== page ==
Hell is the custom-built home for the devil and his angels (Matthew 25:41).  I don’t feel the least bit timid about wanting him to move in as soon as possible.  When Christ’s victory is fully claimed, the great dragon, the serpent of old, will be cast into the lake of fire and brimstone (Revelation 20:10).  The return of Jesus Christ will not only result in the vindication and eternal salvation of His people, it will also execute the sentence and seal the doom of Satan.  Just one more reason to pray daily, “Come, Lord Jesus!”

Is hell for real?  I hope so.  For Satan’s sake, I truly hope so.

In our spiritual warfare against the devil, resistance is far from futile.  It is incredibly fruitful and effective, backed by the power, promises, and provisions of our God.  Just like the completely out-gunned David who took a stand against Goliath, we run to the battle line to meet the Enemy in the name of the Lord of Hosts.  Without God, David would have been the next notch on Goliath’s sizable belt, a forgotten footnote in the Philistine’s domination of Israel.  It is the Lord of Hosts who is the game changer, the outcome adjuster, and the re-writer of history.

In the name of Jesus Christ, resist the devil!

Are you quite ready for spring to get here?  Not that I’m complaining about winter!  One of the things that I have really enjoyed since moving to Tulsa five years ago is that there is a much more well-defined season of cold weather than we experienced during our previous twelve years of living in the Dallas area.  250 miles further north does make a noticeable difference in average low temperatures, the duration of cold snaps, and the amount of snowfall each winter.  As some of you know, I much prefer to grill out in cold weather as opposed to standing over burning charcoal when the outside air temperature is already 105° F.  Whose idea was that?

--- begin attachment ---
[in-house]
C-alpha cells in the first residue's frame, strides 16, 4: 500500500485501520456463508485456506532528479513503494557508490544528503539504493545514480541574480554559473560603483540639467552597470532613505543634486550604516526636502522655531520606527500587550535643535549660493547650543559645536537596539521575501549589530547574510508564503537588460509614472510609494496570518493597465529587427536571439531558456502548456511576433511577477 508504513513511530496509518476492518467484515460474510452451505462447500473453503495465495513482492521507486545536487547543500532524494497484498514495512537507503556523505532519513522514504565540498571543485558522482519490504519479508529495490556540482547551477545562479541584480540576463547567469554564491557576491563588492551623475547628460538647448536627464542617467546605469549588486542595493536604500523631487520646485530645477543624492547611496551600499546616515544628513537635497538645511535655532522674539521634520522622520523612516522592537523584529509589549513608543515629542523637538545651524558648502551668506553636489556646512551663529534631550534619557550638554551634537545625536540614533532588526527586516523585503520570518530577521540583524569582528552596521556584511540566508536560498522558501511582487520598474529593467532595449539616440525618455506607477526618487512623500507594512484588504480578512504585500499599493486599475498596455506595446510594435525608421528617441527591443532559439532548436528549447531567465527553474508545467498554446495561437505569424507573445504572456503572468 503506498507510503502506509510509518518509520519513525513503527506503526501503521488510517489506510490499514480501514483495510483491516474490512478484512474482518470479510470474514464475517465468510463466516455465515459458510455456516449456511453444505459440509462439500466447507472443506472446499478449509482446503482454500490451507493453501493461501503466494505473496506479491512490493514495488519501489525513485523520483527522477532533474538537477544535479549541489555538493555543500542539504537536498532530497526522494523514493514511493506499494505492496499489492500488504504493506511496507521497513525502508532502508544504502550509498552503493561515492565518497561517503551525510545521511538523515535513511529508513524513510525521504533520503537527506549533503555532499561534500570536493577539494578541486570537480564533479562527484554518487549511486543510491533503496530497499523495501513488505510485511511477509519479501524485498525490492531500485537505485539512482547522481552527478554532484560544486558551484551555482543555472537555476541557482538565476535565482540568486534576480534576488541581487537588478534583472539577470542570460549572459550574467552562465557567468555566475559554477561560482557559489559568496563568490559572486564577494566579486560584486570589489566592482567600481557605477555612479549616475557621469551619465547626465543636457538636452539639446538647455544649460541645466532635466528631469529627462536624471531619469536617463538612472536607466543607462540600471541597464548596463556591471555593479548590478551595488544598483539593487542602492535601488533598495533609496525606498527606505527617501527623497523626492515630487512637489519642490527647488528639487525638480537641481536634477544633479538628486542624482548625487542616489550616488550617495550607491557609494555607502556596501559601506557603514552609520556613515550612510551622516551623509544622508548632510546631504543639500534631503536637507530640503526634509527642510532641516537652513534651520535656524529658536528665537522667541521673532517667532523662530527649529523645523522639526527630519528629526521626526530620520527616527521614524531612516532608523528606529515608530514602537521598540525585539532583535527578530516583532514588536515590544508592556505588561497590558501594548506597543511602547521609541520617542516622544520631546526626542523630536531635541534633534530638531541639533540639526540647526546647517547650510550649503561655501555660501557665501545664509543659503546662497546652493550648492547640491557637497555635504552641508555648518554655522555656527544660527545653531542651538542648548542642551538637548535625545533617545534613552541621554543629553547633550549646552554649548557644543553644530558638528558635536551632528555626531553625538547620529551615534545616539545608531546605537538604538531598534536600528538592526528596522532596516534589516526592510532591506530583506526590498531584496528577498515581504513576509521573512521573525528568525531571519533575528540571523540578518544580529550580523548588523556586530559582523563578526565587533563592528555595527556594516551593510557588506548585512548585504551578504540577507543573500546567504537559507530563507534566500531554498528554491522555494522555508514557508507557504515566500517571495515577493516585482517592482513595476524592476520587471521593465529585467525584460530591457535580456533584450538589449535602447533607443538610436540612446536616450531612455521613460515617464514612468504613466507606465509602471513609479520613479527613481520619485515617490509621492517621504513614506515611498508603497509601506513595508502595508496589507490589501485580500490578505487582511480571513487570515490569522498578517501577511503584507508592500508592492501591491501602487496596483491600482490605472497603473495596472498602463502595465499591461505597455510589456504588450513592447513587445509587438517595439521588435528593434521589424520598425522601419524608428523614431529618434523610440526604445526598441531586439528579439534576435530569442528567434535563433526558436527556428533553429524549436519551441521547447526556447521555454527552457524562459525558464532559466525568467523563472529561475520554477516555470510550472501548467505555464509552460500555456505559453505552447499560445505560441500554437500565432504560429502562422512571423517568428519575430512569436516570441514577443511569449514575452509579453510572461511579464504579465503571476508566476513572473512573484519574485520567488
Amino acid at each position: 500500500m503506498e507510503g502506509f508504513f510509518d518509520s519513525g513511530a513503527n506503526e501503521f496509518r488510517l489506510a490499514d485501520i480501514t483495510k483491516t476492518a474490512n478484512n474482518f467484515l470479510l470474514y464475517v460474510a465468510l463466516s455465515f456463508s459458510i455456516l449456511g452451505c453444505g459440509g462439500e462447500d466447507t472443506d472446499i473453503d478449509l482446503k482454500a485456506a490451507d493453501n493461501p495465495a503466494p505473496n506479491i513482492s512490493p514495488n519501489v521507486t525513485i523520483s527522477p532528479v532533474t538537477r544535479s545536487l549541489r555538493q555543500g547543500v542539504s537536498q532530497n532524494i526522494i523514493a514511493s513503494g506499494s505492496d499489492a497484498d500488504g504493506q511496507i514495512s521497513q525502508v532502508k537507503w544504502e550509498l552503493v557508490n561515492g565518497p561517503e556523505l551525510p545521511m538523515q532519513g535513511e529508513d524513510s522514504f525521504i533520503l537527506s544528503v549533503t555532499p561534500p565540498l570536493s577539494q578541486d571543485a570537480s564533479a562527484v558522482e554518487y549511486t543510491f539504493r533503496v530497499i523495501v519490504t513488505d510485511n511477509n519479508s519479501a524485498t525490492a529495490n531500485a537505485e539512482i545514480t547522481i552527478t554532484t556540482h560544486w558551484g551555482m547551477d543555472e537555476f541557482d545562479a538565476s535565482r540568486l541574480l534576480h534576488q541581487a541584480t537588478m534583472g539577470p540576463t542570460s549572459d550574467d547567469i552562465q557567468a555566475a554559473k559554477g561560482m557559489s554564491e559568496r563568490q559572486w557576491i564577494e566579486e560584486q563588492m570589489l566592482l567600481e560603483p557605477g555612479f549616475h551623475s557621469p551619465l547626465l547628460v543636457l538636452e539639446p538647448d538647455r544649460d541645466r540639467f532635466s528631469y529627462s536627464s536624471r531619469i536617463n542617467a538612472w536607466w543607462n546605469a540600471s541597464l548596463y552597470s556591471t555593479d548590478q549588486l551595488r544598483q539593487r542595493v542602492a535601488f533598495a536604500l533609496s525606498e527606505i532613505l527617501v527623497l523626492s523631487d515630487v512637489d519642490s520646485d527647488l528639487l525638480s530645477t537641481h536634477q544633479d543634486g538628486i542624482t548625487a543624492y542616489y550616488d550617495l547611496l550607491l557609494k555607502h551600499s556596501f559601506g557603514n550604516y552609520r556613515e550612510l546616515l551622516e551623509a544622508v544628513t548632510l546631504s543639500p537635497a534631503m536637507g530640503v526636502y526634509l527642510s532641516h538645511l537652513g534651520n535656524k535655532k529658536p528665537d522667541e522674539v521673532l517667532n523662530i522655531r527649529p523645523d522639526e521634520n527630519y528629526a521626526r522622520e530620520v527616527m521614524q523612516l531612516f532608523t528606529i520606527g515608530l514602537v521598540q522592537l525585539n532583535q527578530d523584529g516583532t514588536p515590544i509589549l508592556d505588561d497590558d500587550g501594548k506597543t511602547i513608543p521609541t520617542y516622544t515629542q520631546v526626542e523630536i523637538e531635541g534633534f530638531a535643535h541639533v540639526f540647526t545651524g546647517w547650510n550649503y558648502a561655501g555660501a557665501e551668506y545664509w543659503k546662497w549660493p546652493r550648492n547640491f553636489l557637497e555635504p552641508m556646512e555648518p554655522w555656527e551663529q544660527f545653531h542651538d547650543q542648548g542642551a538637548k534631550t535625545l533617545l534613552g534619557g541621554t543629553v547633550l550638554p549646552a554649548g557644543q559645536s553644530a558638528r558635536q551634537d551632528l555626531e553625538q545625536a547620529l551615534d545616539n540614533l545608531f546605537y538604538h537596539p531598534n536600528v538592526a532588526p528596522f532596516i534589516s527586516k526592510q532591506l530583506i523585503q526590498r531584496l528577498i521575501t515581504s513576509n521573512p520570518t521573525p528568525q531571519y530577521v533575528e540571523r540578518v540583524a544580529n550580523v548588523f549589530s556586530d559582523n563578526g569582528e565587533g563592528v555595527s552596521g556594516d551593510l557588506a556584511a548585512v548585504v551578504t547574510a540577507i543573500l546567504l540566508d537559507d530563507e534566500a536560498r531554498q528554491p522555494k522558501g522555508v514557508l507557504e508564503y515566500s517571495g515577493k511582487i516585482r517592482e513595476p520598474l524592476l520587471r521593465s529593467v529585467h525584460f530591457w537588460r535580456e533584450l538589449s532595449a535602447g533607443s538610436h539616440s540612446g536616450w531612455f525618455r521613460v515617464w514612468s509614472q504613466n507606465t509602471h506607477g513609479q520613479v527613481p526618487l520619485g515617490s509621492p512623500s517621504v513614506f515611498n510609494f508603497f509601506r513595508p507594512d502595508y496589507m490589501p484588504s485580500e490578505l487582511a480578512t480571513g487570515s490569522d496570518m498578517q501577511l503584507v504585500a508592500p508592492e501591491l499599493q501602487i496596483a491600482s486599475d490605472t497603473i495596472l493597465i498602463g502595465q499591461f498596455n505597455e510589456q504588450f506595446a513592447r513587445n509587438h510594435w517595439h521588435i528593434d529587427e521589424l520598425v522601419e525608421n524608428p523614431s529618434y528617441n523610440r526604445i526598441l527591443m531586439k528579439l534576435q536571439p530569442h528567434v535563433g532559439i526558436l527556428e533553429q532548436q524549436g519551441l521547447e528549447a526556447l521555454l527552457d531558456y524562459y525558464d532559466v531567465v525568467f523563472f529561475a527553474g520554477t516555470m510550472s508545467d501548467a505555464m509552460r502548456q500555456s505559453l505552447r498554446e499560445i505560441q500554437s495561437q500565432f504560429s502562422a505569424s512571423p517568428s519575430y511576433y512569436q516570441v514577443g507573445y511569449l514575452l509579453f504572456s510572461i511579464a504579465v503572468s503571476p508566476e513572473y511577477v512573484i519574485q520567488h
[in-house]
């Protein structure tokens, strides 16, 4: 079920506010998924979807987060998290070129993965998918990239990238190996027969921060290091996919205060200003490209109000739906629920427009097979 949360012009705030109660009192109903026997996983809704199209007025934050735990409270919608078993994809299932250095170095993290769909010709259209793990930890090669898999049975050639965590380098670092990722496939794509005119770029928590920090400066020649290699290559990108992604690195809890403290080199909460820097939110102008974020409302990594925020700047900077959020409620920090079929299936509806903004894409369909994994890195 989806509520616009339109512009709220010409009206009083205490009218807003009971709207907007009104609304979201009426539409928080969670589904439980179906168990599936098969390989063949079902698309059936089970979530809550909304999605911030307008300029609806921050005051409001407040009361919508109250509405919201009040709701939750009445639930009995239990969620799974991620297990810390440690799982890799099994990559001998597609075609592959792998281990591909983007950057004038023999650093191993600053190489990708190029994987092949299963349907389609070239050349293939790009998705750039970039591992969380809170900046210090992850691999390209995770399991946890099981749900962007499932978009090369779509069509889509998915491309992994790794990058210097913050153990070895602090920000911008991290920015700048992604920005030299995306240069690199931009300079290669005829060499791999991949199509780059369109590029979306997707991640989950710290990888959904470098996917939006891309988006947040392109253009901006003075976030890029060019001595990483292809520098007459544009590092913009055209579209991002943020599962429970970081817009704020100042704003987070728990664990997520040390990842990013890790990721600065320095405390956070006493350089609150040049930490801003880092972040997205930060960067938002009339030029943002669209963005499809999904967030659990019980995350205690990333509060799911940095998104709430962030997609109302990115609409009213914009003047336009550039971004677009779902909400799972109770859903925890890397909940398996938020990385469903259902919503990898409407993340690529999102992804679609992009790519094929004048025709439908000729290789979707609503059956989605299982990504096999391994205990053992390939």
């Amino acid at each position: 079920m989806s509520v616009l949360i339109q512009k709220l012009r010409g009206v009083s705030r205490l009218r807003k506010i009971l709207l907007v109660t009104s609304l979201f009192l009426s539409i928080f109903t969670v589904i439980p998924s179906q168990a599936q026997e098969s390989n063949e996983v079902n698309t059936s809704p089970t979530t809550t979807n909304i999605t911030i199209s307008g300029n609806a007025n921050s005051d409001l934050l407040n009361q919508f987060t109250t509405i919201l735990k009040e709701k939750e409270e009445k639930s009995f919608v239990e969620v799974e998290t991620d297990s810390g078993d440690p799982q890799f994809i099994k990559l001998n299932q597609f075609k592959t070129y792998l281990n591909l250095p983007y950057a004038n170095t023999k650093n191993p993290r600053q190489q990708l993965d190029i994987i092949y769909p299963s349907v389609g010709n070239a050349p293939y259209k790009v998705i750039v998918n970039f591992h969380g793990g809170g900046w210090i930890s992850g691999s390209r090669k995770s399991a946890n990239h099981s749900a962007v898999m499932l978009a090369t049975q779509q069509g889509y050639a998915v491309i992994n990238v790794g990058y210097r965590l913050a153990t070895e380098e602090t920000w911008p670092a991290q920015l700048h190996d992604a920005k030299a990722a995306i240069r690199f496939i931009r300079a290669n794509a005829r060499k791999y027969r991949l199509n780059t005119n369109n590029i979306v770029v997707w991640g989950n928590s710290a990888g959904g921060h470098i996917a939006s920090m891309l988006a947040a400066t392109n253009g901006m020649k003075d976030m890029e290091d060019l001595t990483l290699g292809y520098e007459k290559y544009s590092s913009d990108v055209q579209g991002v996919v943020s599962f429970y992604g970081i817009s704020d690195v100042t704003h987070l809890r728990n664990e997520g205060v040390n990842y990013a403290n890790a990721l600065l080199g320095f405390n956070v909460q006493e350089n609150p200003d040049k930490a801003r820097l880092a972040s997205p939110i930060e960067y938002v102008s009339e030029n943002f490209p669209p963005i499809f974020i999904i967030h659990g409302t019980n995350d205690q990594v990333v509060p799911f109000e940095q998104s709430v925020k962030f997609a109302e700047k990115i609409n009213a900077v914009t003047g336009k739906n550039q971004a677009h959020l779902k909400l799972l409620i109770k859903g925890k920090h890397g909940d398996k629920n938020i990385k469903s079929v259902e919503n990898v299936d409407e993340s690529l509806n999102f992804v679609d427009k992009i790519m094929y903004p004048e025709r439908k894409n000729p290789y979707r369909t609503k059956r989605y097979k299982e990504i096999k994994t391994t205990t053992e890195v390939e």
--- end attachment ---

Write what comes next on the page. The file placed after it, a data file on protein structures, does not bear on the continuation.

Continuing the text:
But, enough is enough, right?  While spring does not officially begin until March 20, the transition back to Daylight Saving Time this Sunday and the local forecast for daytime temps in the low 70s on Monday and Tuesday have me itching for consistently warmer weather.  There are signs that it is on its way.  Daffodils have had their heads poked up out of the ground for a while now.  They looked as if they were having serious second thoughts last week when they were up to their necks in sleet and snow, but I have a feeling that the next couple of weeks are going to see them rocketing up out of the ground.  Ditto for the hyacinth in the landscaping behind our house.  I noticed some greening of the grass (slight, but still significant) when I took a bag of trash out to the wheelie bin this morning.  The same was true for the patch of grass outside my office window, and close inspection of the rose bushes in front of the main church office evidenced similar signs of new life.  Bring it on!

For those of us who are fortunate enough to live in a temperate zone and to experience the blessing of seasonal variety, spring always follows winter.  Winter’s long nights are succeeded by extended hours of daylight in the summer.  Warmth follows cold.  God gave His word that it would always be this way until the end of time (Genesis 9:22).

This promise of God not only relates to the changing of the earth’s seasons, but also serves as a powerful metaphor for the sustaining hope that can help us endure our spiritual “winters,” the seasons of emotional darkness that periodically shroud our hearts and minds, and the “long nights” of physical pain inflicted by chronic illness and disease.  It’s real, and it hurts and disappoints, but it’s not forever!

“For I consider that the sufferings of this present time are not worthy to be compared with the glory that is to be revealed to us,”  (Romans 8:18).

“For momentary, light affliction is producing for us an eternal weight of glory far beyond all comparison,” (II Corinthians 4:17).

“Weeping may last for the night, but joy comes in the morning,” (Psalms 30:5).

Whatever kind of “long winter’s night” you are experiencing right now, keep trusting and holding on to your faith in Jesus Christ “until the day dawns and the morning star arises in your hearts,” (II Peter 1:19)!

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March 2014